Why are OB/GYNs so down on getting high? You’ll see scary articles in the American Journal of Obstetrics and Gynecology, making claims like this: a large study supposedly documenting a significantly increased risk for a serious birth defect. But, if you don’t just take their word for it, and pull up the actual study, you’ll see that the association wasn’t statistically significant after all. “Objective education about marijuana and pregnancy is good, but biased education is not.”
There have been some risks identified: infants may be “more likely to be born anemic, or have a lower birth weight, or require intensive care,” compared to infants of mothers who do not use marijuana. But it’s “difficult to determine the direct effects of maternal cannabis use on the developing fetus because of” a variety of confounding factors, for which studies may not be able to completely control.
“Studies have also shown links between prenatal marijuana exposure and” learning problems later in life, manifesting years later at school, and that’s really where the greater concern lies: the potential long-term effects on brain development. So, even after weeding out the myths, there is enough concern that “pregnant and breast-feeding women should indeed probably “be advised to either decrease or where possible cease cannabis use entirely.”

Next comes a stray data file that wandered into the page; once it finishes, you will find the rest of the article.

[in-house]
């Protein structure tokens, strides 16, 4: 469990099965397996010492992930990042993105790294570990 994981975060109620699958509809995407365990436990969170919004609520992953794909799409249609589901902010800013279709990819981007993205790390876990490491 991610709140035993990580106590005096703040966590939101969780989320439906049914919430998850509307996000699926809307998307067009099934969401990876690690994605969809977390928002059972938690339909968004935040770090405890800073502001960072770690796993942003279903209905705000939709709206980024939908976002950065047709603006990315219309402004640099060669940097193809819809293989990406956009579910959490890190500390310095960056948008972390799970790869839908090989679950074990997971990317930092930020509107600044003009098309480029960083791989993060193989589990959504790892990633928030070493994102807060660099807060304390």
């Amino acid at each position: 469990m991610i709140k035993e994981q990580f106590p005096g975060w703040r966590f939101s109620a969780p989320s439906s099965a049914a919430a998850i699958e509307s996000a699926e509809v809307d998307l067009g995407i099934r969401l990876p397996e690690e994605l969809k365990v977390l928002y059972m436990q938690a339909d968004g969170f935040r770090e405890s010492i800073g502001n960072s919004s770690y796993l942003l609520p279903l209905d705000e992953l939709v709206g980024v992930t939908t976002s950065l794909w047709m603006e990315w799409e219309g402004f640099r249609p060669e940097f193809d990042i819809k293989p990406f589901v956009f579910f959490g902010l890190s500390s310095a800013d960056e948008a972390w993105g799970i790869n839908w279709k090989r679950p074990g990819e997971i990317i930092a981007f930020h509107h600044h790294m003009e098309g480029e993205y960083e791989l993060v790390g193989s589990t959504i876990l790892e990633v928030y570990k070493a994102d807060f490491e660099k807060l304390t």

In our next story, the salubrious effects of fennel and ginger for painful periods.
Ninety percent of women report having painful menstrual cramps at least some of the time. Around the Mediterranean, fennel seeds have been traditionally used to relieve painful menstruation. We call them seeds, but they’re actually whole little fruits. Hard to create placebo seeds, though; so, they used a fennel seed extract to put it to the test. The women started out with six out of ten pain, but down to four out of six within an hour, all better than placebo. 52% of the women rated the fennel seed treatment as excellent, compared to only 8% of women in the placebo group who were just unknowingly given capsules containing flour. But women don’t take flour for cramps; they take drugs like ibuprofen. Mefenamic acid is in the same class of anti-inflammatory NSAID drugs, and may actually work better than ibuprofen, but is not over-the-counter. How did it do against an extract of fennel seeds? Most started out in severe pain, but ended up pain-free after treatment, and the fennel worked just as well as the drug class considered the treatment of choice, without the side-effects of the drug, which include diarrhea, rashes, autoimmune anemia, and kidney toxicity.